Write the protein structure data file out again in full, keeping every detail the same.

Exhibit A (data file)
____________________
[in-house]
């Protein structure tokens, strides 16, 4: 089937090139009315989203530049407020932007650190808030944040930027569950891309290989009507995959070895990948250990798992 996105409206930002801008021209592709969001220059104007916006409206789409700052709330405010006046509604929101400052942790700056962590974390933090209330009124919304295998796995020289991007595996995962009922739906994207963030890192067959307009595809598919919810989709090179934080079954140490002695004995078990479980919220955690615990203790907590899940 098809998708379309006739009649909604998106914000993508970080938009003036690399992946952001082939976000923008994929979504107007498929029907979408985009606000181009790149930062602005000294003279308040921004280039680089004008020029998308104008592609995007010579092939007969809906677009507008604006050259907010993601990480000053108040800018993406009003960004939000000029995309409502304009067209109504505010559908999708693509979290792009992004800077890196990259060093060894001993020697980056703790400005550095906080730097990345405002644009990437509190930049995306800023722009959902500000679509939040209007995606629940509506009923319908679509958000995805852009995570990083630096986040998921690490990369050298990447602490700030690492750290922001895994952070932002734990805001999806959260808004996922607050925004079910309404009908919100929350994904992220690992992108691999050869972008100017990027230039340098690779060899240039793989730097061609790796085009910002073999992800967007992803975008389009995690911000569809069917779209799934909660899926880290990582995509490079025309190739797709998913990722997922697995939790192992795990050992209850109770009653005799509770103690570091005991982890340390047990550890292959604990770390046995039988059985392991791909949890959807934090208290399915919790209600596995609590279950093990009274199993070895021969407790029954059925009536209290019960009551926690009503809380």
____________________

[in-house]
């Protein structure tokens, strides 16, 4: 089937090139009315989203530049407020932007650190808030944040930027569950891309290989009507995959070895990948250990798992 996105409206930002801008021209592709969001220059104007916006409206789409700052709330405010006046509604929101400052942790700056962590974390933090209330009124919304295998796995020289991007595996995962009922739906994207963030890192067959307009595809598919919810989709090179934080079954140490002695004995078990479980919220955690615990203790907590899940 098809998708379309006739009649909604998106914000993508970080938009003036690399992946952001082939976000923008994929979504107007498929029907979408985009606000181009790149930062602005000294003279308040921004280039680089004008020029998308104008592609995007010579092939007969809906677009507008604006050259907010993601990480000053108040800018993406009003960004939000000029995309409502304009067209109504505010559908999708693509979290792009992004800077890196990259060093060894001993020697980056703790400005550095906080730097990345405002644009990437509190930049995306800023722009959902500000679509939040209007995606629940509506009923319908679509958000995805852009995570990083630096986040998921690490990369050298990447602490700030690492750290922001895994952070932002734990805001999806959260808004996922607050925004079910309404009908919100929350994904992220690992992108691999050869972008100017990027230039340098690779060899240039793989730097061609790796085009910002073999992800967007992803975008389009995690911000569809069917779209799934909660899926880290990582995509490079025309190739797709998913990722997922697995939790192992795990050992209850109770009653005799509770103690570091005991982890340390047990550890292959604990770390046995039988059985392991791909949890959807934090208290399915919790209600596995609590279950093990009274199993070895021969407790029954059925009536209290019960009551926690009503809380």